Imagine being able to open any Web page on your server in OpenOffice.org, edit it, and save the changes back to the server by pressing the Save button. It may sound too good to be true, but that's exactly what the ODF@WWW project is set to achieve.
Started as a relatively simple hack, ODF@WWW has become a nifty solution that allows end users to create and edit Web pages in OpenOffice.org. ODF@WWW is based on three components: a few custom configuration options in the Apache server, the JODConverter utility, and a couple of bash scripts.
According to Kay Ramme, ODF@WWW's developer, OpenOffice.org already has the ability to open and store documents on a WebDAV-enabled Apache server. What was needed was a way to convert any saved OpenOffice.org document into an HTML page, as well as forward any HTML page to OpenOffice.org for editing. With ODF@WWW, this is done using a few simple scripts that are executed by Apache when the user requests a specific HTML page. The convert.sh script, for example, does two things: if the requested HTML page doesn't exist or it's older than the corresponding .odt or .ods document, the script converts the current OpenOffice.org document to an HTML file using JODConverter, then outputs the content of the requested page to stdout, where Apache takes it and sends it back to OpenOffice.org. The redirect.sh script then delivers the requested HTML page to OpenOffice.org, and the same JODConverter utility converts the edited ODF document back to the HTML format when the user saves the document. For a more detailed description of ODF@WWW's inner workings, see Kay Ramme's blog.
The good news is that end users don't need to know anything about all the technicalities. Once installed and configured, ODF@WWW does the job in the background, providing seamless integration between the user's Web server and OpenOffice.org.
To install ODF@WWW you need a local Linux-based machine. There are two reasons for that: First, ODF@WWW relies on several external applications such as JODConverter and OpenOffice.org that must run on the same machine as the Apache Web server, and second, the current version of ODF@WWW doesn't include any access control features, so it's better suited for deployment on a local server. Installing ODF@WWW is straightforward, and can be done using just a few commands. Here's how to do it on Ubuntu. Open Terminal and execute the
xhost + localhost command to allow the local server to make a connection to the local machine's X server. Next, use the
sudo -i command to become root, and install the Apache server and OpenJDK package using apt-get:
You could, of course, use
sudo apt-get, but since the installation process consists of several more commands that require root privileges, it's easier to switch to the sudo mode here. Next, fetch and unpack the odf-at-www.tgz archive, and download and install JODConverter:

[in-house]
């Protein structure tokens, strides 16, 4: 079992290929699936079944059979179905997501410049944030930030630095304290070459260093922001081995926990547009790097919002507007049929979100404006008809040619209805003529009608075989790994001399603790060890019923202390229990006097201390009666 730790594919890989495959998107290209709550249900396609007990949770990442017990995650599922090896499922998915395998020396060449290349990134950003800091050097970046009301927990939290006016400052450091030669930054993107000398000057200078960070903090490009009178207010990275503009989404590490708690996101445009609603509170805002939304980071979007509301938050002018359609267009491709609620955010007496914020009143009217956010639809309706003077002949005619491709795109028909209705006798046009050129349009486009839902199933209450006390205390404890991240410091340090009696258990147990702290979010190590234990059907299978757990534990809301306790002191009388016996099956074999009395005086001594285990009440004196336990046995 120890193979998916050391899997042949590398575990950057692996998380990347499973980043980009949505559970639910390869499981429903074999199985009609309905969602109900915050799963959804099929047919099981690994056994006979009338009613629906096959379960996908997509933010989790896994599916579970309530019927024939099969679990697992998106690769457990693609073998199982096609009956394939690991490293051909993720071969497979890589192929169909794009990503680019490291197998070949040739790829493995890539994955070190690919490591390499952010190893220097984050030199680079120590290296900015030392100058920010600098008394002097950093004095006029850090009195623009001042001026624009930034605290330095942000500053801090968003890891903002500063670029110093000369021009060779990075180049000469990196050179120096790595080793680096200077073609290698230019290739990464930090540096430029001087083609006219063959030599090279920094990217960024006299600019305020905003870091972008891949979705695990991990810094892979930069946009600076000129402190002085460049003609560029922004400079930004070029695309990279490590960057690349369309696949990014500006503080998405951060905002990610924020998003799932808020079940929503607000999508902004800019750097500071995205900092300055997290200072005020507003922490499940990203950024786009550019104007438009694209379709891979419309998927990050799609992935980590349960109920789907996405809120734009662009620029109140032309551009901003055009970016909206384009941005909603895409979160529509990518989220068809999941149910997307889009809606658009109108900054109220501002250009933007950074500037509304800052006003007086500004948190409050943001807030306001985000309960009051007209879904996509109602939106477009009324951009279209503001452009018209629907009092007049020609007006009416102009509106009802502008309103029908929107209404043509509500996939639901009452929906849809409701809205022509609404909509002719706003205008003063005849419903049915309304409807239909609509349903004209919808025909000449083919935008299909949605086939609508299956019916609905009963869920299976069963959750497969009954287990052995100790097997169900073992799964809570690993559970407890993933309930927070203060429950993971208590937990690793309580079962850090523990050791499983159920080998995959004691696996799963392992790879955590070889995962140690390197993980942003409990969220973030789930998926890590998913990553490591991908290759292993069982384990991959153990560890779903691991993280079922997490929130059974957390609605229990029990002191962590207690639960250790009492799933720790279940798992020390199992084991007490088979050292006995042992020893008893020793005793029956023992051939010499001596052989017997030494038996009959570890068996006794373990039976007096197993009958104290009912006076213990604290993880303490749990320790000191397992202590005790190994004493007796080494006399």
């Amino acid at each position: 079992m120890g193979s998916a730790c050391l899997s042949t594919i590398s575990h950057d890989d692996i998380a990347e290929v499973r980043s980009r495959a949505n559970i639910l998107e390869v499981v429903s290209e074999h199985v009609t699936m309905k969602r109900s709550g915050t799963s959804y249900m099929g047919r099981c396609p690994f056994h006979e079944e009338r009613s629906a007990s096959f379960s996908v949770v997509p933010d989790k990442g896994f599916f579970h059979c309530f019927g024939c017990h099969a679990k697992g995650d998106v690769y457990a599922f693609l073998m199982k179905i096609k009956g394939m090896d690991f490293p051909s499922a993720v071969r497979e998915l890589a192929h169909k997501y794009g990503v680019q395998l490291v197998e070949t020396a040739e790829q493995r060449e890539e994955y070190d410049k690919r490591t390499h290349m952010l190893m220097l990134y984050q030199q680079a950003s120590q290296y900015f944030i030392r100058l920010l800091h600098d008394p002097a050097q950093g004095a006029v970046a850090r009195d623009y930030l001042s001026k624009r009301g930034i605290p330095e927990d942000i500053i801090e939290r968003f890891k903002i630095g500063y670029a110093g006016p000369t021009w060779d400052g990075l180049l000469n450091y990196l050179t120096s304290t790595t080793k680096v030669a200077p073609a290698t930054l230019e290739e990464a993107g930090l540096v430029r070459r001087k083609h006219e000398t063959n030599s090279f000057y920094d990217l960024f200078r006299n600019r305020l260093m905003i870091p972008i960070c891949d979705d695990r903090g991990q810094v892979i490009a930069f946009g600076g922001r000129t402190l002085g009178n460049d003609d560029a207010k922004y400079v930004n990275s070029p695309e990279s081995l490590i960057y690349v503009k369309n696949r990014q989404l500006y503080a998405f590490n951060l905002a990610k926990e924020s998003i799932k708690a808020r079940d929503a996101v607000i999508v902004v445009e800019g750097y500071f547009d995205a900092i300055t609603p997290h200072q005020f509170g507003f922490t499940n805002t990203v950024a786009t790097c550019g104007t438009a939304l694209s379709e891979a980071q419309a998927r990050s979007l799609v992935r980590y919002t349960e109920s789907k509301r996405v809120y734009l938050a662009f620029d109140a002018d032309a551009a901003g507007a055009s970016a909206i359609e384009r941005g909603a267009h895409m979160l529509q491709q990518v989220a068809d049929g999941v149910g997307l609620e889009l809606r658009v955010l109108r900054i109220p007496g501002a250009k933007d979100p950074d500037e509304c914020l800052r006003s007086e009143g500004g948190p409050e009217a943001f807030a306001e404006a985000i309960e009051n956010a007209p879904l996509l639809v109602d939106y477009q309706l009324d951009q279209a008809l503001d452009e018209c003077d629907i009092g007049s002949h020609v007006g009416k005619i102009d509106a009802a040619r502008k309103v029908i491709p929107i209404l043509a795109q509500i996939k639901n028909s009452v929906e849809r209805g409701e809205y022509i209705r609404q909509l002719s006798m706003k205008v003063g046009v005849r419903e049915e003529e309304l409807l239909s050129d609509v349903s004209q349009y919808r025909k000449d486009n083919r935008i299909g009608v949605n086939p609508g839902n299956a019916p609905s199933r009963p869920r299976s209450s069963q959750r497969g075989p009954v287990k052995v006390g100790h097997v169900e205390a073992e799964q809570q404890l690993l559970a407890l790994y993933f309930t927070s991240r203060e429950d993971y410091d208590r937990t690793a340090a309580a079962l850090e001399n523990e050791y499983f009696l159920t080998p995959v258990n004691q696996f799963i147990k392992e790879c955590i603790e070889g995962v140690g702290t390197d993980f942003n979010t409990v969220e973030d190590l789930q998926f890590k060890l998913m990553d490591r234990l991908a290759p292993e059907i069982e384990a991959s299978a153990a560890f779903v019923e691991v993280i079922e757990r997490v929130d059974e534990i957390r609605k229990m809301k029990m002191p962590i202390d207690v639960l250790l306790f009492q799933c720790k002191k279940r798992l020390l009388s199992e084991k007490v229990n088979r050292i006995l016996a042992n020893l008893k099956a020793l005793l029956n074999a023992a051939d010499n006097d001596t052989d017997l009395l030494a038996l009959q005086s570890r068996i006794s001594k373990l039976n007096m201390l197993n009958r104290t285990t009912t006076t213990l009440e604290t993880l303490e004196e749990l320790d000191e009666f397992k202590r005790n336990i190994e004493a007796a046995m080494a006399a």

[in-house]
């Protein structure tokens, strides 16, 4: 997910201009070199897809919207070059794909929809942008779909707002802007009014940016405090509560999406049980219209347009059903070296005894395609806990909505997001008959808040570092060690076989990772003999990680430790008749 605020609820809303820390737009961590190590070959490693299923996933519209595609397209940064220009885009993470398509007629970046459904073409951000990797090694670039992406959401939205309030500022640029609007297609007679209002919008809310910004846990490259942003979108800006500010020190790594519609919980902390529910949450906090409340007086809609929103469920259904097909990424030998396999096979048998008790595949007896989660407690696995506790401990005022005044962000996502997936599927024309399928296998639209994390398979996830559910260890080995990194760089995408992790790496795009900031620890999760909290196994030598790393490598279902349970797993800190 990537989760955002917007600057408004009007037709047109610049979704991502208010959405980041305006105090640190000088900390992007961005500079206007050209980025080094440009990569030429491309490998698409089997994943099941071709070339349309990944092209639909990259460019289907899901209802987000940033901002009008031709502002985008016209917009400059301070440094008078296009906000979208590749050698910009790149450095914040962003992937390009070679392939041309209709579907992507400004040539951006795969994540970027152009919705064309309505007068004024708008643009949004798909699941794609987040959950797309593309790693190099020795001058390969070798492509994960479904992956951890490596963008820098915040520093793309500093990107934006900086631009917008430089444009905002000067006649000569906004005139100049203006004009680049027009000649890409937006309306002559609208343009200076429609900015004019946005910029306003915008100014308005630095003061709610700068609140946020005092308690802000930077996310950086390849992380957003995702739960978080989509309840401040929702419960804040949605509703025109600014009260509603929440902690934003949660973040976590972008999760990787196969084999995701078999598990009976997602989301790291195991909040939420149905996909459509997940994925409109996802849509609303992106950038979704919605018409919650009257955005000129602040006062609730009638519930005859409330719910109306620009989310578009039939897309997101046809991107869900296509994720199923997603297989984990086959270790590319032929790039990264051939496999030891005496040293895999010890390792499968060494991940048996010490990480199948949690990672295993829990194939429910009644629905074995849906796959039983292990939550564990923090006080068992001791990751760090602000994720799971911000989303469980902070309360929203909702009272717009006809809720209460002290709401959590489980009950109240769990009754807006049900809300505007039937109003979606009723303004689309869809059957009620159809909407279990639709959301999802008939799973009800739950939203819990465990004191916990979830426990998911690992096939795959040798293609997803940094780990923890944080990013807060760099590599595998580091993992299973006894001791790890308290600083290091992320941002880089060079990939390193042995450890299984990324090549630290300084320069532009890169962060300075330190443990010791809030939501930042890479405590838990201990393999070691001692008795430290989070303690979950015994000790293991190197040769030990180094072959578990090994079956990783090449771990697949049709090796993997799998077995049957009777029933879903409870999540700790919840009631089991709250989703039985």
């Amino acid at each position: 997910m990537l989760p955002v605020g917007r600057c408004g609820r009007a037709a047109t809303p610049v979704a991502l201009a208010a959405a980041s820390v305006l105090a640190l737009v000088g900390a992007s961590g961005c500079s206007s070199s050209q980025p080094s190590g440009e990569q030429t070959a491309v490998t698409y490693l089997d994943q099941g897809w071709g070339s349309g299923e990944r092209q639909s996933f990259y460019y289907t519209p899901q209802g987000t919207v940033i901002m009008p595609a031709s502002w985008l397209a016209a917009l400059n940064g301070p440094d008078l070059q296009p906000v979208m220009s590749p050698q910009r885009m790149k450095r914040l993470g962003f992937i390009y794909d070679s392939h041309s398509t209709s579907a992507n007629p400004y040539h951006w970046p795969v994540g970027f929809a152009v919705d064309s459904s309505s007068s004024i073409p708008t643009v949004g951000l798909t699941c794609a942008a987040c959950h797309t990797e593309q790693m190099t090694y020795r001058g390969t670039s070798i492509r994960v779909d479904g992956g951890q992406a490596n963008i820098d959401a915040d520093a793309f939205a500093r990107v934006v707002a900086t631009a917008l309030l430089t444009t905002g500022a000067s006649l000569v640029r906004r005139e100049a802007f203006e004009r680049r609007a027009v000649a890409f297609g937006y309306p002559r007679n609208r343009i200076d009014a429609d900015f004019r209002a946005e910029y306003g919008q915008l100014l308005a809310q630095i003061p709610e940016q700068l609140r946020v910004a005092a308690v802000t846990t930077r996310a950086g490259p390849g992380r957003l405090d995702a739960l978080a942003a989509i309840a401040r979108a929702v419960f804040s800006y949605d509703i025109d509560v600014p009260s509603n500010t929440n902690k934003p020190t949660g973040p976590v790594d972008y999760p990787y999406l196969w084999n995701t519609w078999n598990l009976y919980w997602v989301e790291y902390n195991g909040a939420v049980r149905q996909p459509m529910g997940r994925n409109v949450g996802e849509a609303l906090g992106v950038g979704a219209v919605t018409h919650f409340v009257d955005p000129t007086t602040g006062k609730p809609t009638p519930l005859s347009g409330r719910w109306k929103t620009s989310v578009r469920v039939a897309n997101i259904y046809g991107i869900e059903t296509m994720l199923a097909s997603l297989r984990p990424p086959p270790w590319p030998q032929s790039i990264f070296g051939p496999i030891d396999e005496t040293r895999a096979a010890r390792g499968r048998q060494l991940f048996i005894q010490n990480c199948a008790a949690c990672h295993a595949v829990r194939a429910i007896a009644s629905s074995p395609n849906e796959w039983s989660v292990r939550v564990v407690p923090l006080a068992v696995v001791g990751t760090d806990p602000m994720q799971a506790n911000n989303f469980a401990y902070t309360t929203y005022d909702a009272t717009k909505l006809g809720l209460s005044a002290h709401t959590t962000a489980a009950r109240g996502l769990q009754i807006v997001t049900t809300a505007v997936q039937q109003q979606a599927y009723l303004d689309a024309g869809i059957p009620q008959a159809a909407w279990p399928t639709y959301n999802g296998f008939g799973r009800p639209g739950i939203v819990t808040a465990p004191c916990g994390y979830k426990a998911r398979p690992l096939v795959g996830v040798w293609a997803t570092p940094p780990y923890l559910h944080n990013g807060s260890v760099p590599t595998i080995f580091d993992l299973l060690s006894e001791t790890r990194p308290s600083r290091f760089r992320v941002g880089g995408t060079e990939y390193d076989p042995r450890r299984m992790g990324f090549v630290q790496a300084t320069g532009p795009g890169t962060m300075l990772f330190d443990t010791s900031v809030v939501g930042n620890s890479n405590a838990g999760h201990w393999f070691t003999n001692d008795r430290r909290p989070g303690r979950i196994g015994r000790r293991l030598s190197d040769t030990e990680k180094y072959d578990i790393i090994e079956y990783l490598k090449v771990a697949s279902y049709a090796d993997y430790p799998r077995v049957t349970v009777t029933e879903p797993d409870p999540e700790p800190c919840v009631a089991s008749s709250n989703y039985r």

tar -xvzf odf-at-www.tgz
Finally, change the owner for the odf-at-www directories to www-data:
Now you can launch an OpenOffice.org instance that accepts connections on port 8100 (which is used by the JODConverter tools to convert ODF documents to HTML) and restart Apache:
Point your Firefox browser to http://localhost:1234 and you should see the default starting page. If everything works properly, you should see a toolbar in the browser containing the Edit button. Before you can press it to open the page for editing, you have to create a simple redirect script that sends the page to OpenOffice.org. To do this, create a plain text file in your home directory, and enter the following code:
/usr/bin/soffice `cat $1`
Save the file as redirect.sh. To set up a redirect script for a Windows machine, create a redirect.bat file containing the following command:
Now, when you press the Edit button in the browser, it prompts you to choose a helper application for the selected .odtr document. Choose the redirect.sh script (or redirect.bat on Windows) and press OK. This opens the document in OpenOffice.org Writer. If the Web page was created using Calc, it will be automatically converted into a spreadsheet document and opened in Calc. Make a few changes to the document, save it, and refresh the page in Firefox, and you should see the changes you made.
Adding new pages or documents to your site is equally simple. Similar to a wiki, you can create a page by inserting a URL to it into the currently edited document. When you then save the document and click on the link in the browser, you are redirected to an empty page containing some default text. The empty page is generated using the dummy.odt file (or dummy.ods for spreadsheet documents), so you can use these as a template for new pages by editing their contents.
Although the ODF@WWW project is still in its infancy, it shows a lot of promise. You probably wouldn't want to use it in a production environment just yet, but you might want to give it a try if you need to edit Web pages on your own local server. The project has its own wiki page, though there is not a lot of information in it yet, but expect this to change as the project gets more traction with developers and users.